Let the whack-a-mole game begin. A mere two days after Facebook blocked ad blocking software, the ad blockers have managed to block Facebook's ad blocker-blocker. Thursday morning, Adblock Plus announced that a new filter for banning Facebook's ads has been added to the main EasyList filter list used by the extension. Here's how to force Adblock Plus's filter list to update if you want in on the adblocking action. Update: Facebook already rolled out new code to break Adblock Plus's workaround, according to Techcrunch.
Adblock Plus said Facebook's move to circumvent ad blockers shows it has taken the "dark path against user choice". Facebook has reportedly started rolling out an update that disables a move by Adblock Plus to skirt around the social network's ad-blocker bypass. Facebook on Tuesday rolled out its bypass for ad blockers on its desktop site. However, within hours, ad blockers figured out a workaround to Facebook's measure, once again allowing ads to be blocked in desktop browsers. Adblock Plus said Facebook's move to circumvent ad blockers shows it has taken the "dark path against user choice".
Adblock Plus has struck online advertising another blow by offering a new filter for users who want to block Facebook ads. Ad-blocking apps, plugins, and software are used to strip the majority of advertising out of website pages, social media networks, and other online services. While they can prevent malvertising -- fraudulent and malicious ads -- from potentially placing users at risk, they can have a massive knock-on effect for companies that rely on advert-generated revenue to stay afloat and keep offering free content online. There's no easy option -- although The Pirate Bay has recently turned to visitor CPU cryptocurrency mining as an alternative to ads -- beyond negotiation between vendor and ad-block provider, or making ads more seamless to prevent users from turning to such software in the first place. Some of the time, a game of cat-and-mouse comes into play, with adblockers on a campaign to block adverts, and vendors changing tactic to stop it occurring.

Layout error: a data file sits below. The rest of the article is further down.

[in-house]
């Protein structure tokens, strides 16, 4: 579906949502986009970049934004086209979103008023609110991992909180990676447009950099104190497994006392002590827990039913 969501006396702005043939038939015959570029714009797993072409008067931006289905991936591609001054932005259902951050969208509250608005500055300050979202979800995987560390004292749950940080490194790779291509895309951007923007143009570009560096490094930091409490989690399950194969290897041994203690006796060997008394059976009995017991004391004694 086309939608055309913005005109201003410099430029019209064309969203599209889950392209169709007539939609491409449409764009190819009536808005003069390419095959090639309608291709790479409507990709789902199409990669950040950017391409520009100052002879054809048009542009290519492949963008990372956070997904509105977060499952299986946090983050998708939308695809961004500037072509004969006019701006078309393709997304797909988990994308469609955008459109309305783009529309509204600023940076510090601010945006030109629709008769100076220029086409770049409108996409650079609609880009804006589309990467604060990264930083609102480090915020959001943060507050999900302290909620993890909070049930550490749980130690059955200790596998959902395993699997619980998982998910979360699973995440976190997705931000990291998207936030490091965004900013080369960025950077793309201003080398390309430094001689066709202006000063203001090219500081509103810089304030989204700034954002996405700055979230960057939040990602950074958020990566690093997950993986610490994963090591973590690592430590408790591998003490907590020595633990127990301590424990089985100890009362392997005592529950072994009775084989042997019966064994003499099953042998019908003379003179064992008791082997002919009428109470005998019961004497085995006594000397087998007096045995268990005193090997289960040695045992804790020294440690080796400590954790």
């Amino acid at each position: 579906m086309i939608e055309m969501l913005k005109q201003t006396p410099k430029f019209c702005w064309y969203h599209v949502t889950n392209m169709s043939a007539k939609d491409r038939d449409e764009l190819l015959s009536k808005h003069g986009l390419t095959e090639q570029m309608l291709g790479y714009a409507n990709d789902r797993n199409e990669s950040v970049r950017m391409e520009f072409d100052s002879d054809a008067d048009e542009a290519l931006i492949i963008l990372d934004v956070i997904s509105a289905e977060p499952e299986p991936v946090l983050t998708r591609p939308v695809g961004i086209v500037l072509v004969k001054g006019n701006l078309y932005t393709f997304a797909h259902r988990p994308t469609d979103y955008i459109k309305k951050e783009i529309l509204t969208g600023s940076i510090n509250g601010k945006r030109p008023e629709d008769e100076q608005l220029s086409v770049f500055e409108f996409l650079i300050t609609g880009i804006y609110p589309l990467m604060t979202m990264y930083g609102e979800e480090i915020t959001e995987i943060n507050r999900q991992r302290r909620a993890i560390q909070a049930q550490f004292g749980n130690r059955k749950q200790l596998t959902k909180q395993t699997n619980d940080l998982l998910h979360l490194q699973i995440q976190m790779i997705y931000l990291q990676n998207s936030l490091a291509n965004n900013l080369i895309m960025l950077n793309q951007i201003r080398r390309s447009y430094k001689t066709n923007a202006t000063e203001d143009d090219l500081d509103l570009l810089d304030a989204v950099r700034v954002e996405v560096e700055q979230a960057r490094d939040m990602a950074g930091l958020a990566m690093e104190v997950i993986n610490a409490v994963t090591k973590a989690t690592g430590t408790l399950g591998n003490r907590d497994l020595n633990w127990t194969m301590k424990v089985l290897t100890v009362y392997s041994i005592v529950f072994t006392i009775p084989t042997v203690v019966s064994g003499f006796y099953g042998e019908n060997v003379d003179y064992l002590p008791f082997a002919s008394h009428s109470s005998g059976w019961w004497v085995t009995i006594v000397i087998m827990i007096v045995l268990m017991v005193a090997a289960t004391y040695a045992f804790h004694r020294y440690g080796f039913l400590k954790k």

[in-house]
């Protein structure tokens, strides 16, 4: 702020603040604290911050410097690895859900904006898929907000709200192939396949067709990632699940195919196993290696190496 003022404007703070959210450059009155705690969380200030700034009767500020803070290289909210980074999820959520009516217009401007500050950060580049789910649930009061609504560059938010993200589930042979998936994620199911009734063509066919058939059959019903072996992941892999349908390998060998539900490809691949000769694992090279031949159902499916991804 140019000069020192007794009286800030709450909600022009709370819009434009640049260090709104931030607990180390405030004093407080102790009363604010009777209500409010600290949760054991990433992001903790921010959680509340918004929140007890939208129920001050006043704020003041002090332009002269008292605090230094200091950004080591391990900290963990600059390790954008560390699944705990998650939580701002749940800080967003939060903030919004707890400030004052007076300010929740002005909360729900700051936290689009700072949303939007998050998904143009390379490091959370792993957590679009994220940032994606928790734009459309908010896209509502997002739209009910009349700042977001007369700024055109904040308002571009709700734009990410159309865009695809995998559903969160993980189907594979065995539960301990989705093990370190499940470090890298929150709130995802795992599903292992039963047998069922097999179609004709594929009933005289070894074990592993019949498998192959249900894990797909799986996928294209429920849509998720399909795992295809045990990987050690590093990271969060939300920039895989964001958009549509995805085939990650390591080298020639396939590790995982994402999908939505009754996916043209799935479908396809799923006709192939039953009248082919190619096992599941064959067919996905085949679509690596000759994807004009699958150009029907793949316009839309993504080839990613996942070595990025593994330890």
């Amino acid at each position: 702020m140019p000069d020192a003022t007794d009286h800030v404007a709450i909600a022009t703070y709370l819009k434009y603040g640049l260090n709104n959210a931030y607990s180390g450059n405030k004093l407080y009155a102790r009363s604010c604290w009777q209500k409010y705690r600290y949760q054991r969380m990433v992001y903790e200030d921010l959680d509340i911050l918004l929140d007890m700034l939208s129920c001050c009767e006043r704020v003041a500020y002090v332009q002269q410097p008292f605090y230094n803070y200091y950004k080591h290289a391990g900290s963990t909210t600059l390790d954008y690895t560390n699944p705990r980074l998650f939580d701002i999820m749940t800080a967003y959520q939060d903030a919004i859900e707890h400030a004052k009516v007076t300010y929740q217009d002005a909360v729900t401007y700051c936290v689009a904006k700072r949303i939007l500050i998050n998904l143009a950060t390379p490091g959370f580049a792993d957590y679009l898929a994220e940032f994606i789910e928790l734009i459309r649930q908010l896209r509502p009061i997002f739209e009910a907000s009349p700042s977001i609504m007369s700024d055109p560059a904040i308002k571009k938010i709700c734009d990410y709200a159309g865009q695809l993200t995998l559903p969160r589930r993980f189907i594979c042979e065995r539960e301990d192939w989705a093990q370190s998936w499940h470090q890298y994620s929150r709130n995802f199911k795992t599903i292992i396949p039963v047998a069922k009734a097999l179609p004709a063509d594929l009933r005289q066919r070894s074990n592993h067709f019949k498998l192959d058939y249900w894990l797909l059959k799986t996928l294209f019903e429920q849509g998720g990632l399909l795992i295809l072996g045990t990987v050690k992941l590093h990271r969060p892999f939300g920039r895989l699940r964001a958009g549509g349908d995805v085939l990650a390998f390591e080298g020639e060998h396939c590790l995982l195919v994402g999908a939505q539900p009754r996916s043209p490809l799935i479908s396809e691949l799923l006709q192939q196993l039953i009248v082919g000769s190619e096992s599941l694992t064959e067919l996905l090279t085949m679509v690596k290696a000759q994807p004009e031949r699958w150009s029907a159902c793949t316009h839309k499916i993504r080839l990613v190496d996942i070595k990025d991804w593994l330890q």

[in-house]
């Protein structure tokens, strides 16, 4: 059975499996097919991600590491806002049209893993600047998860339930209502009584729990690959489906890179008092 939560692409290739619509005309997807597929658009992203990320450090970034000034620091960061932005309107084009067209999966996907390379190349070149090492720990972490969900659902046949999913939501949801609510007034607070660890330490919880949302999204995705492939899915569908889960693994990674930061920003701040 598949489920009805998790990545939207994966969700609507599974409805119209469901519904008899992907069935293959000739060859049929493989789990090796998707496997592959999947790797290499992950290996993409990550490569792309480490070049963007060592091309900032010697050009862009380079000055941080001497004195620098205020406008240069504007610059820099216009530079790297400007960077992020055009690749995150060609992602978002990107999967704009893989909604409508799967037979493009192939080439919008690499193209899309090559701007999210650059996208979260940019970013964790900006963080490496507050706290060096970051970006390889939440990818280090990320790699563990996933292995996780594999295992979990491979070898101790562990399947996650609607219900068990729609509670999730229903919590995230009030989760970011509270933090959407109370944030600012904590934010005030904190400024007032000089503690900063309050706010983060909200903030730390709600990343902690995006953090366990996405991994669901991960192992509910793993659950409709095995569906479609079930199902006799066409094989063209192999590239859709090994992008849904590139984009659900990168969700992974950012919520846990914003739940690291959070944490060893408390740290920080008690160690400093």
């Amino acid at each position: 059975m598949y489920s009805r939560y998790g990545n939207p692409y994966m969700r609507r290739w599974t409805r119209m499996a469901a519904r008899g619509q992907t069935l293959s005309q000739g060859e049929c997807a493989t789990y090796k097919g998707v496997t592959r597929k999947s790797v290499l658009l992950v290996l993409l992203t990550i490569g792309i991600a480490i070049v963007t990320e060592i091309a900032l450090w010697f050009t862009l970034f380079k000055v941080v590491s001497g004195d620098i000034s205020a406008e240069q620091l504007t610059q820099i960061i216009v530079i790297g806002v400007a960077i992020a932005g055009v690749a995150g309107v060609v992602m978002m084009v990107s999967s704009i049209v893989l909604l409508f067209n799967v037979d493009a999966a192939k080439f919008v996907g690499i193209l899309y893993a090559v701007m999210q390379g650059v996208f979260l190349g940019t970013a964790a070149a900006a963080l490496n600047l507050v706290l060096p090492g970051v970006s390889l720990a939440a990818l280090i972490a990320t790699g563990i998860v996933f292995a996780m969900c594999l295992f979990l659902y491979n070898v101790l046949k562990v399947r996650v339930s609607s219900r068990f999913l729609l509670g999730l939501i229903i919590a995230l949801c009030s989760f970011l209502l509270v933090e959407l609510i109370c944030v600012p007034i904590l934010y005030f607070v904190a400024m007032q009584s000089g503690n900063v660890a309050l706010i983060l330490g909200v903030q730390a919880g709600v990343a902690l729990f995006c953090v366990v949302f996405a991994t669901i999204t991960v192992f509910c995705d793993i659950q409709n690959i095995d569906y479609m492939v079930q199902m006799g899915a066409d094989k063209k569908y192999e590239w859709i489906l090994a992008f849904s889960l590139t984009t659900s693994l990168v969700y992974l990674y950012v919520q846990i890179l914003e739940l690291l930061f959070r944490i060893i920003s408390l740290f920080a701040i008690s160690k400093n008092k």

Perceptual ad-blocking is a novel approach that uses visual cues to detect online advertisements. Compared to classical filter lists, perceptual ad-blocking is believed to be less prone to an arms race with web publishers and ad-networks. In this work we use techniques from adversarial machine learning to demonstrate that this may not be the case. We show that perceptual ad-blocking engenders a new arms race that likely disfavors ad-blockers. Unexpectedly, perceptual ad-blocking can also introduce new vulnerabilities that let an attacker bypass web security boundaries and mount DDoS attacks. We first analyze the design space of perceptual ad-blockers and present a unified architecture that incorporates prior academic and commercial work. We then explore a variety of attacks on the ad-blocker's full visual-detection pipeline, that enable publishers or ad-networks to evade or detect ad-blocking, and at times even abuse its high privilege level to bypass web security boundaries. Our attacks exploit the unreasonably strong threat model that perceptual ad-blockers must survive. Finally, we evaluate a concrete set of attacks on an ad-blocker's internal ad-classifier by instantiating adversarial examples for visual systems in a real web-security context. For six ad-detection techniques, we create perturbed ads, ad-disclosures, and native web content that misleads perceptual ad-blocking with 100% success rates. For example, we demonstrate how a malicious user can upload adversarial content (e.g., a perturbed image in a Facebook post) that fools the ad-blocker into removing other users' non-ad content.
Video: Malware masquerading as flashlight apps uncovered in Google Play Store. A researcher has uncovered five malicious ad-blocker extensions on the Chrome Web Store that were installed by 20 million Chrome users before Google removed them. The bogus ad blockers were discovered by researchers at AdGuard, a Moscow-based maker of ad-blocking and anti-tracking tech. Following AdGuard's report on the fake ad blockers in the Chrome Web Store, Google removed the suspect extensions, which have been installed on 20 million Chrome instances over the past year. The most popular fake ad blocker was AdRemover for Google Chrome, which had over 10 million users, putting a massive botnet of infected browsers at its authors' disposal.